Patricia Schulz, a Swiss lawyer and specialist in international human rights and gender equality, offers a short paper advocating for basic income from a feminist and gender equality perspective in the peer-reviewed journal Global Social Policy.
In this article, Schulz argues that strong arguments for basic income “based on social justice, equality, dignity, freedom from want” could be bolstered by more systematic arguments from a gender perspective.
A central point made in this article is that existing social security systems are tied to long-term remunerated work, disproportionately beyond the reach of women:
“as most social security systems are (still) based on contributions linked to remunerated work, independent or salaried, the inferior income of women, their restriction to part-time jobs as well as the interruptions in their careers due to care responsibilities will directly impact the level of social protection they can expect in case of old age, disability, illness and so on, as well as expose them to depend on a partner and/or the (welfare) state.”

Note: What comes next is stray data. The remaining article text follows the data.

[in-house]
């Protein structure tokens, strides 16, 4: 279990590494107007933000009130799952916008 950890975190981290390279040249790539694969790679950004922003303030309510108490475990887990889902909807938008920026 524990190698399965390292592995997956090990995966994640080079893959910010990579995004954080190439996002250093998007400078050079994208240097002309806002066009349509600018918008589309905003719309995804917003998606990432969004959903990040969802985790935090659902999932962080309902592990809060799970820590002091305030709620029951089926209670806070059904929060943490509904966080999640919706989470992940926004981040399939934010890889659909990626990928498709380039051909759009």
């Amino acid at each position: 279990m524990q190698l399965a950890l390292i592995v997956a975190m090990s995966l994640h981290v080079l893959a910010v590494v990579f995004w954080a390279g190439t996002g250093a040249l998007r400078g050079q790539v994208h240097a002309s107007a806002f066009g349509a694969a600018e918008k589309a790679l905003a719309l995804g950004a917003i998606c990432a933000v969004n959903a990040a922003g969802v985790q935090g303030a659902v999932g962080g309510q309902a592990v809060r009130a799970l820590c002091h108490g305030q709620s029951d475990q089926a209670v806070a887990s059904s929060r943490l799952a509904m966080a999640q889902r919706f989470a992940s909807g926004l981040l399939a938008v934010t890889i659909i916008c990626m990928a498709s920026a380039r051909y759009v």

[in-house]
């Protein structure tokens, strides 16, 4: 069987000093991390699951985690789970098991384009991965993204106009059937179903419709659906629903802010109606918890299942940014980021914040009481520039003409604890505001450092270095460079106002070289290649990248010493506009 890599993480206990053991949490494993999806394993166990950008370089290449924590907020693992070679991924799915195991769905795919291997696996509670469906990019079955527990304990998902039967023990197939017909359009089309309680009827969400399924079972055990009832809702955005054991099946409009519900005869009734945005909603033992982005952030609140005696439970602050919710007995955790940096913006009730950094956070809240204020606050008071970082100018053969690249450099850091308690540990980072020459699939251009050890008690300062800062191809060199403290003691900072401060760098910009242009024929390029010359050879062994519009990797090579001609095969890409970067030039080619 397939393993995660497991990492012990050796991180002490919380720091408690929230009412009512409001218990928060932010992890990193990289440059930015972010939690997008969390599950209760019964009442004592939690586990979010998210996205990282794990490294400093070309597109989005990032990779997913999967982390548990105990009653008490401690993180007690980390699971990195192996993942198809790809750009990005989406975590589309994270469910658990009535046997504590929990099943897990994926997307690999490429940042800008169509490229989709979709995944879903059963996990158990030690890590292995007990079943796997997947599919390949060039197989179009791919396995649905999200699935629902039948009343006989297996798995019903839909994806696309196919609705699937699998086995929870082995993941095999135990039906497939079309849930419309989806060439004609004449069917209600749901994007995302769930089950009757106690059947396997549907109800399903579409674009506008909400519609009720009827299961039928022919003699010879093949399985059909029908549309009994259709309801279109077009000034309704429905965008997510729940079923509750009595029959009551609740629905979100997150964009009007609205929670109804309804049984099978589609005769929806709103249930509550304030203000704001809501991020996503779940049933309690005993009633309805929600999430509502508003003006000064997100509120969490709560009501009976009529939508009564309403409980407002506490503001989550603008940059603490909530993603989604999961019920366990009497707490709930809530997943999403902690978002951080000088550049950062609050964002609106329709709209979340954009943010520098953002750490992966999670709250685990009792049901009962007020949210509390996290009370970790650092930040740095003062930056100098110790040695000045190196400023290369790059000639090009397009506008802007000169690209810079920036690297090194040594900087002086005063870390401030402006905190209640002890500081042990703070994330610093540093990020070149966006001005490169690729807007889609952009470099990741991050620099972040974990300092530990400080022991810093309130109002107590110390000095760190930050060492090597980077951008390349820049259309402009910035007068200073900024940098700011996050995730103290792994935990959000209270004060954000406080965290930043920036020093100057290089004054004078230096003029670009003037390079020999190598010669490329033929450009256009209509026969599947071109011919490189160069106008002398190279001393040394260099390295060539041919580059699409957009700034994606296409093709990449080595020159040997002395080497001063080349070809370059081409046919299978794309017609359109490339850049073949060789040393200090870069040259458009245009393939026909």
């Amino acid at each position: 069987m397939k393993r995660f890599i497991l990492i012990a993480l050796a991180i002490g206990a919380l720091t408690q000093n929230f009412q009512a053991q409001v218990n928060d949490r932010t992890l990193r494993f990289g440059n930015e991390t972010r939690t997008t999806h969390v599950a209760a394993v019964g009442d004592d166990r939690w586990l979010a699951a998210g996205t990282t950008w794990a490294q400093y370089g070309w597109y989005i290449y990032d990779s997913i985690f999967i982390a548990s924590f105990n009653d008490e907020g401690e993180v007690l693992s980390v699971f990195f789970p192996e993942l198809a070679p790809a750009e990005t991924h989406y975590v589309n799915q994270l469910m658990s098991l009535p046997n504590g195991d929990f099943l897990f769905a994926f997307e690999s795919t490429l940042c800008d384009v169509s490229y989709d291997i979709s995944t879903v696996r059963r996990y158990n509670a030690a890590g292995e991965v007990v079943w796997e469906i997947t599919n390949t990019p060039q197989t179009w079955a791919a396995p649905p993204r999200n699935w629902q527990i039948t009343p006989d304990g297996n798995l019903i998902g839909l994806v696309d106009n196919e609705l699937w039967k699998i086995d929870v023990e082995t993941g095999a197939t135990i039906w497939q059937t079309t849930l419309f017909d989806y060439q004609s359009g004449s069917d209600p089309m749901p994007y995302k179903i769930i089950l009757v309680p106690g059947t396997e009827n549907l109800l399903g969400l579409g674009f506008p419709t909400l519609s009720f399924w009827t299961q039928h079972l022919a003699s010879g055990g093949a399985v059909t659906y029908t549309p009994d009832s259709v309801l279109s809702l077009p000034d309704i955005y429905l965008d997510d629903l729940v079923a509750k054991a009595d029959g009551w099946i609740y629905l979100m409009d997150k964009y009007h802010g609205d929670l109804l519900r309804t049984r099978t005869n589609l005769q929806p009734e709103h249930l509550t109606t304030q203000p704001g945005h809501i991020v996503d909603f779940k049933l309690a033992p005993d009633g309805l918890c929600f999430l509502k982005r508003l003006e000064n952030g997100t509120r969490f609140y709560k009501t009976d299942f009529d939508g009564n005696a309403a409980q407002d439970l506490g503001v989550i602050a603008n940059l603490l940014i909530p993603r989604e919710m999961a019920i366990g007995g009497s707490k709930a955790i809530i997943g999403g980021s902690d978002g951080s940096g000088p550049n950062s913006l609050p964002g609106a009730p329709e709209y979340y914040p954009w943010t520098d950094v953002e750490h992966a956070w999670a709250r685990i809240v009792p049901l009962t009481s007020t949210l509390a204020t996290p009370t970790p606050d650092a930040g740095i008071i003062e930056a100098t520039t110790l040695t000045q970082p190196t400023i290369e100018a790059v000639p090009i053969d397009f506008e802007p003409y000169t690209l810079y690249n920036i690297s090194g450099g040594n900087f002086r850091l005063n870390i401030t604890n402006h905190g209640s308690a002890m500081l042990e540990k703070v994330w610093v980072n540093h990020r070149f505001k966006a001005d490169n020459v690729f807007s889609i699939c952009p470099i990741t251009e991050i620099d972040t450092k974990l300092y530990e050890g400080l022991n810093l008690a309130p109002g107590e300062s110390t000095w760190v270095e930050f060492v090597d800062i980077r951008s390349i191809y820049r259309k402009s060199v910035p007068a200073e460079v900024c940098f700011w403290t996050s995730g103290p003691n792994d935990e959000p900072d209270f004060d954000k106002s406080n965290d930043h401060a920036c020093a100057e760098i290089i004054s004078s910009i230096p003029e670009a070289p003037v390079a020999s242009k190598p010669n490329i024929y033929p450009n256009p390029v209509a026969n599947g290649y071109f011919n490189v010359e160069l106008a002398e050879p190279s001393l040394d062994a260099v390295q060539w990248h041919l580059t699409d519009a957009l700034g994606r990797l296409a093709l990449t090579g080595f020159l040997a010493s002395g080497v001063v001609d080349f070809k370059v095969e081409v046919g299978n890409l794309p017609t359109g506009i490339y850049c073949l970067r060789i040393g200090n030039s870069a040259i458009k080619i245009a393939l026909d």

Schulz is an expert with the United Nations Committee on the Elimination of Discrimination Against Women (CEDAW), a member of the Board of the United Nations Research Institute for Social Development (UNRISD), and was the director of the Swiss Federal Office for Gender Equality (FOGE) for six years until 2010.
Patricia Schulz, “Universal basic income in a feminist perspective and gender analysis,” Global Social Policy Forum, January 31, 2017.
Reviewed by Cameron McLeod
Photo: Patricia Schulz, member of the Committee on the Elimination of Discrimination against Women addresses during the 5th Edition of Ciné ONU, Palais des Nations. Friday 6 March 2015, CC BY-NC-ND 2.0 UN Geneva